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|European||Company “D,” 390th Engineer General Service Regiment|
Author’s note: Delaware’s World War II Fallen occasionally highlights men and women without a direct connection to the First State. I felt compelled to tell Technician 5th Grade Stafford’s story after coming across it while doing research for another article.
Early Life & Family
Robert Stafford was born in Newnan, Georgia. Very little is clear about his early life. Even his date of birth and the names of his parents are uncertain. What is known for certain is that Robert had a brother (or stepbrother) named Charlie Stafford, who he listed as a contact on his draft card.
Most likely, Stafford was born around September 10, 1908—although his military records give his date of birth as September 10, 1910. He was the son of Albert and Eula Stafford (née Neals). He probably had two older stepbrothers and a younger brother. According to data recorded at the time Stafford entered the military, his highest level of education was grammar school. Please see the Notes section below for further explanation of the uncertainty surrounding the records about his early life.
By 1933, Stafford had moved to 897 Edgewood Avenue N.E. in Atlanta, Georgia, less than a mile away from where future civil rights leader Martin Luther King, Jr. was living. Stafford’s occupation was listed as waiter in a 1933 Atlanta city directory, laborer in a 1934 directory, and back to waiter in 1935. He was living at the same address when he registered for the draft on October 16, 1940. The registrar described him as standing about five feet, eight inches tall and weighing 155 lbs., with black hair and brown eyes. At the time, Stafford was working at the Washington Pool Room at 42 Decatur Street in Atlanta.
Stafford married Gertrude Daniel (1913–1977) in Cobb County, Georgia on July 8, 1941. The couple had one child, Daniel Robert Stafford (1941–2019). The family may have been living at 973 Mayson Turner Avenue N.E. in Atlanta when Stafford entered the service. At any rate, that was listed as his wife and child’s address by October 15, 1942, when he filled out an application for family allowances.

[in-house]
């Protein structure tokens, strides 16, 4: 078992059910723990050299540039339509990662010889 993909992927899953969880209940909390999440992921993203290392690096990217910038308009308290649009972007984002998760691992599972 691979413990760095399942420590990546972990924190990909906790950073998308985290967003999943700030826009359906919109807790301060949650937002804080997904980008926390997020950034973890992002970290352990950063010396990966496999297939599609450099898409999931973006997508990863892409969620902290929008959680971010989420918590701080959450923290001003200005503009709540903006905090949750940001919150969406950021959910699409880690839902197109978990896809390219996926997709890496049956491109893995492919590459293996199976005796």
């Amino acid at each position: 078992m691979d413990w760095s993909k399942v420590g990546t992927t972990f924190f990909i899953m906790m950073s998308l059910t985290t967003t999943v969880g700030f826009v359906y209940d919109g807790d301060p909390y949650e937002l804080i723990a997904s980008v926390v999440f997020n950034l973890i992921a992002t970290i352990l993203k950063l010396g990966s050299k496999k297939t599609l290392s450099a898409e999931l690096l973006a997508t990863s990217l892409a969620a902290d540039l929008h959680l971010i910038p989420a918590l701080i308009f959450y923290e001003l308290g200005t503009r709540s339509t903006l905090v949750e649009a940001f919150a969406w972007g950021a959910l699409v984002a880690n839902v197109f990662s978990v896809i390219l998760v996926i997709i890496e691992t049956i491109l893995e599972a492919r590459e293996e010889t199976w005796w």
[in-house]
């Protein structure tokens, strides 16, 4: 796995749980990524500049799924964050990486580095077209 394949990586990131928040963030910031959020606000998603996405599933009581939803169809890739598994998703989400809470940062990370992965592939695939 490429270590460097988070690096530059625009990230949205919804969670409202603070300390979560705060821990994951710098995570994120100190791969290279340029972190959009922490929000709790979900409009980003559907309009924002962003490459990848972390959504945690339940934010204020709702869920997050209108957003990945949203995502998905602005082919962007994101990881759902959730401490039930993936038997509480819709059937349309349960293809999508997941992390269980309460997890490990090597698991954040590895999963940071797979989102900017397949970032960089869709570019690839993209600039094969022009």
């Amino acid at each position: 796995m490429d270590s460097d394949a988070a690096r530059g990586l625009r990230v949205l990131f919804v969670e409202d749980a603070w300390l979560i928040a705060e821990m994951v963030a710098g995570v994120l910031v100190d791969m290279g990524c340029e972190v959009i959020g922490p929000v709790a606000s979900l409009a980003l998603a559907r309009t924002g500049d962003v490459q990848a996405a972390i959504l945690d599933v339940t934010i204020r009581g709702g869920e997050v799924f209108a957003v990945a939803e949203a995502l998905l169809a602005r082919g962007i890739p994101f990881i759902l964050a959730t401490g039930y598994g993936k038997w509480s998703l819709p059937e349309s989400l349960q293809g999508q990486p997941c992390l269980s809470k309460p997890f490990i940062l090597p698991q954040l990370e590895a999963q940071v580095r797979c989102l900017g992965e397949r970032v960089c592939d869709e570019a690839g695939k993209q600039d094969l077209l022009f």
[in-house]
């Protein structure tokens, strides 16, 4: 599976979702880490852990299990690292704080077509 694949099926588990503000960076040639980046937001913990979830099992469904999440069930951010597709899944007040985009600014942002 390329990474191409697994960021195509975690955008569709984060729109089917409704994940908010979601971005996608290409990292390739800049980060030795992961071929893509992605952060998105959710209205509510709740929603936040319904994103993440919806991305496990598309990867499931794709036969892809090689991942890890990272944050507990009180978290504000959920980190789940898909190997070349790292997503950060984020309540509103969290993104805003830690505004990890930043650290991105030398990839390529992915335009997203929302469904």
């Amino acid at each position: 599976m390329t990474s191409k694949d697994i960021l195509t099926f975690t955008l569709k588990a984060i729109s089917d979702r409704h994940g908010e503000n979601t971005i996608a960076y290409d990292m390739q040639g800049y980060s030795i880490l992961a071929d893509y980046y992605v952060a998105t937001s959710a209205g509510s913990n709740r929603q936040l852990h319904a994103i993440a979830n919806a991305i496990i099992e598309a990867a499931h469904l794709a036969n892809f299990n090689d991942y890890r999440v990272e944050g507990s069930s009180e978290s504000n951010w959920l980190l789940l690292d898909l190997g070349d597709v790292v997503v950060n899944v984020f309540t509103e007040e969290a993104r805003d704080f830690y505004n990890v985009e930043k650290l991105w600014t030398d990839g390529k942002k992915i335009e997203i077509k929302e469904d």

After Stafford was drafted, he joined the U.S. Army at Fort Benning, Georgia, on August 27, 1942. During World War II, the U.S. armed forces were segregated. African American men like Stafford were assigned to predominantly non-combat, all-black units, usually commanded by white officers.
By March 1944, Stafford had been promoted to technician 5th grade and was serving with the Company “D,” 390th Engineer General Service Regiment. In his book, World War II Order of Battle, Shelby L. Stanton stated that the unit’s history began with activation on August 10, 1942, at Camp Claiborne, Louisiana, followed by a move to Camp Shanks, New York, in preparation to go overseas. The unit was in New York from May 28, 1943, until June 24, 1943, when the regiment sailed from the New York Port of Embarkation aboard the ocean liner turned troop transport R.M.S. Queen Mary. They arrived in the United Kingdom five days later.
As of March 4, 1944, his unit was stationed at a prisoner of war camp in the vicinity of Rugeley in Staffordshire, England. Based on a document describing it as 1½ miles southwest of Rugeley along the road to Hednesford, this was the Flaxley Green Camp. The men of the regiment may have been maintaining or upgrading the camp’s facilities. Stanton wrote that: